Maybe you shouldn't have room for dessert after you've just consumed a huge Thanksgiving dinner, but let's be real—most of our stomachs contain a sort of magical cupboard that always has a slot available for a slice of pie. It's precious little space, though, which is why you shouldn't allocate it to just any ol' waxy supermarket number. If you're going to invest in that most classic and comforting Thanksgiving dessert, you ought to make it a really good homemade one.
Fortunately, reports of how hard it is to make a terrific pie have been greatly exaggerated. Start with your choice of our two pie dough recipes: one super-quick and easy, using a food processor, or one made the low-tech, old-fashioned way. Both result in pie crusts that are flaky, tender, and buttery, baking up into a lightly crispy golden shell around your filling of choice. And, as you'll see from the list below, we have a lot of fillings to pick from—from improved versions of the holiday usuals, like pumpkin and apple, to screw-tradition-I'm-eating-what-I-like options, like Snickers and crème brûlée. Need a little extra reassurance? We've even included step-by-step photo guides for some of our favorites.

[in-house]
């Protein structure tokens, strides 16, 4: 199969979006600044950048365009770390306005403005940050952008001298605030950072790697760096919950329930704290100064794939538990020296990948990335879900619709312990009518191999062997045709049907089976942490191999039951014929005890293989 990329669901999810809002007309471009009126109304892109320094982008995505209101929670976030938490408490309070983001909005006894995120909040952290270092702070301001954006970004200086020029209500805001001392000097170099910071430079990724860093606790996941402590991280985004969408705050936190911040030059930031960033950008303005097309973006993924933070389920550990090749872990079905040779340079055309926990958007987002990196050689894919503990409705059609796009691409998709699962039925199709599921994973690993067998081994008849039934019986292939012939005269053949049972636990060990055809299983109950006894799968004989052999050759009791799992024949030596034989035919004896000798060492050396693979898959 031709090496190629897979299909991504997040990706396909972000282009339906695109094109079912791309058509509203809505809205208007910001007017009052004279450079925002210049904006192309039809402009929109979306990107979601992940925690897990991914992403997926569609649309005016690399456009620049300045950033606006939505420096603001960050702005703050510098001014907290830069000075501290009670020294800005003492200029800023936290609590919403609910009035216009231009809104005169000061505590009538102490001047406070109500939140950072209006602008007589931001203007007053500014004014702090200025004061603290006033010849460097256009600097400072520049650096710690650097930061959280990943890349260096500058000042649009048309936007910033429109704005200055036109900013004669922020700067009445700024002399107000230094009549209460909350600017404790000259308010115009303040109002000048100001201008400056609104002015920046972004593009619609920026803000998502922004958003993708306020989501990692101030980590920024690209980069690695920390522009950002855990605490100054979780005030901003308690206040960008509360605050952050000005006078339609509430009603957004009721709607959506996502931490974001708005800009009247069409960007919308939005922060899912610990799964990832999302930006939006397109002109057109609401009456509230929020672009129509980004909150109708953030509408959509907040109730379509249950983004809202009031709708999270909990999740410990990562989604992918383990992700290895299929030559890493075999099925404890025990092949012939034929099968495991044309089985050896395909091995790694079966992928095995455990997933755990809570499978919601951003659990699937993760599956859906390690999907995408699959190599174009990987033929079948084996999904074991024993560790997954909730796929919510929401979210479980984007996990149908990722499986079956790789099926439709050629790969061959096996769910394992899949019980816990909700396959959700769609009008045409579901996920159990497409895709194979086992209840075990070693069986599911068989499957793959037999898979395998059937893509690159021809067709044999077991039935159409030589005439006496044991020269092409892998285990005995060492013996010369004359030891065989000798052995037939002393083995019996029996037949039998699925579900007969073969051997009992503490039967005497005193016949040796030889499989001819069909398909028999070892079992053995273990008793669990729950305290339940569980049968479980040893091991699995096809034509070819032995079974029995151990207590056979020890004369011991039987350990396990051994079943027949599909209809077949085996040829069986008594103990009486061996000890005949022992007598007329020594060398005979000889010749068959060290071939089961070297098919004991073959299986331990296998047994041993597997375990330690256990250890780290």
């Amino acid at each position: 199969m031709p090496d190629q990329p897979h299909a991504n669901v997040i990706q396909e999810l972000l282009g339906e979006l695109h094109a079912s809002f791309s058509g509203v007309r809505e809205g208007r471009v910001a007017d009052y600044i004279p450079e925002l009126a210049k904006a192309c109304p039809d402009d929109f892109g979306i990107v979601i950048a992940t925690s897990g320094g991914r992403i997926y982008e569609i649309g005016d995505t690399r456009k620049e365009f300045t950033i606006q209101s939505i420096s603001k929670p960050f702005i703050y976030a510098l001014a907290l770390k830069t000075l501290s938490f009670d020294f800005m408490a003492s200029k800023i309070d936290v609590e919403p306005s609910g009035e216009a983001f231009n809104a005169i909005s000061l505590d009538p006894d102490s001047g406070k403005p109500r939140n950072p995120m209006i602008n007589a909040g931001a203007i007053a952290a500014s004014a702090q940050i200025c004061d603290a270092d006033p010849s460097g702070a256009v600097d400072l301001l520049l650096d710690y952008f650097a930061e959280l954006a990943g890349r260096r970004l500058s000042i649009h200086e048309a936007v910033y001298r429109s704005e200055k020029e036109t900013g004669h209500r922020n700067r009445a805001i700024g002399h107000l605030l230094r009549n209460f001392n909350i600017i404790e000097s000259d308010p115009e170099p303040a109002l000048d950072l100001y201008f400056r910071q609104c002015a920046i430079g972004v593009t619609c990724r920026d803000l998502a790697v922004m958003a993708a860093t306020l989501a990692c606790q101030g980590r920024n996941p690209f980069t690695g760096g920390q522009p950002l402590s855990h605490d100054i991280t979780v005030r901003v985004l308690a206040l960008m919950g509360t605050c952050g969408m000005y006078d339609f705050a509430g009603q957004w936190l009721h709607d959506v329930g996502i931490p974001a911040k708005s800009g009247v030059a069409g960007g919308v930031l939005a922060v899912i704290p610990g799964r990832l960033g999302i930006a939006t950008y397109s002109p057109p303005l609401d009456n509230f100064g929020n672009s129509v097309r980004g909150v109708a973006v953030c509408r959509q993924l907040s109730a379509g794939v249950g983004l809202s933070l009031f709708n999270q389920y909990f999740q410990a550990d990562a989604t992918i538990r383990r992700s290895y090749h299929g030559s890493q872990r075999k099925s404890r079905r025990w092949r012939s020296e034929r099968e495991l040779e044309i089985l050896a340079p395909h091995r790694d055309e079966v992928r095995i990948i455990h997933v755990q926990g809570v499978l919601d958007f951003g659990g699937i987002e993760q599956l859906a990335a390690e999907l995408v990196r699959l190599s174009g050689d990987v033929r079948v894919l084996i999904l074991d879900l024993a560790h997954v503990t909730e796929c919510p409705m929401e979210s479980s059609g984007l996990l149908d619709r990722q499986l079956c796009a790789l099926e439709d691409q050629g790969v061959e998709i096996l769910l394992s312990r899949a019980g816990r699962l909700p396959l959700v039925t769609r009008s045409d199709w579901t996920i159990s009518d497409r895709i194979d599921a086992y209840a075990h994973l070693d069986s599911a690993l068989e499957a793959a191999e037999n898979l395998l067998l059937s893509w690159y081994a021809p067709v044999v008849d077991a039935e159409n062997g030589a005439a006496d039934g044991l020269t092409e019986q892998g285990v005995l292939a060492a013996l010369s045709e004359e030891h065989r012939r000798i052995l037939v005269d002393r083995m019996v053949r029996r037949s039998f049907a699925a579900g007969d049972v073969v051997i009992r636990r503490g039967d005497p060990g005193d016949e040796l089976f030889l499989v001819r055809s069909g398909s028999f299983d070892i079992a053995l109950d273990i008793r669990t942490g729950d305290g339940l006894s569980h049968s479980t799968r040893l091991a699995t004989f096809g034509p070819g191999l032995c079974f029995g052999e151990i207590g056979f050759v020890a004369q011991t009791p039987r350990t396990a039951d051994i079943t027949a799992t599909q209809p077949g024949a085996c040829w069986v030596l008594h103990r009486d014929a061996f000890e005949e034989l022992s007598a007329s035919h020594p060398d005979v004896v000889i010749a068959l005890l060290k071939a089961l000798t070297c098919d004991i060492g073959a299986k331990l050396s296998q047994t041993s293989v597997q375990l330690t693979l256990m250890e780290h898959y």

Classic Thanksgiving Pies, Step by Step
Extra-Smooth Pumpkin Pie
The unpleasantly wet and grainy consistency that characterizes your typical store-bought pumpkin pie has generally steered me away from that most iconic of Thanksgiving desserts. A good start on preventing that texture is adequately puréeing the filling and making sure not to overcook it. This recipe has one other trick up its sleeve, though: Blending cream cheese into the pumpkin filling makes it smooth and creamy, gives it a mild tanginess, and keeps the moisture level in check.
Perfect Apple Pie
For a fall-perfect apple pie with a filling that's juicy yet firm, par-cook the sliced apples in boiling water (or cider) before baking, which activates an enzyme that helps prevent the fruit from turning to mush in the oven. We season our apple pie very simply, with just a pinch each of cinnamon and salt.
Classic Pecan Pie
With its creamy texture and butterscotch-y sweetness, pecan pie filling is not only delicious (intense, yes, but delicious!), it's also one of the easiest pie fillings you can make. The simple corn syrup, honey, brown sugar, and vanilla mixture comes together with just a single bowl and no par-cooking. Be sure to cover the pecan topping with foil for part of the baking time to keep it from burning.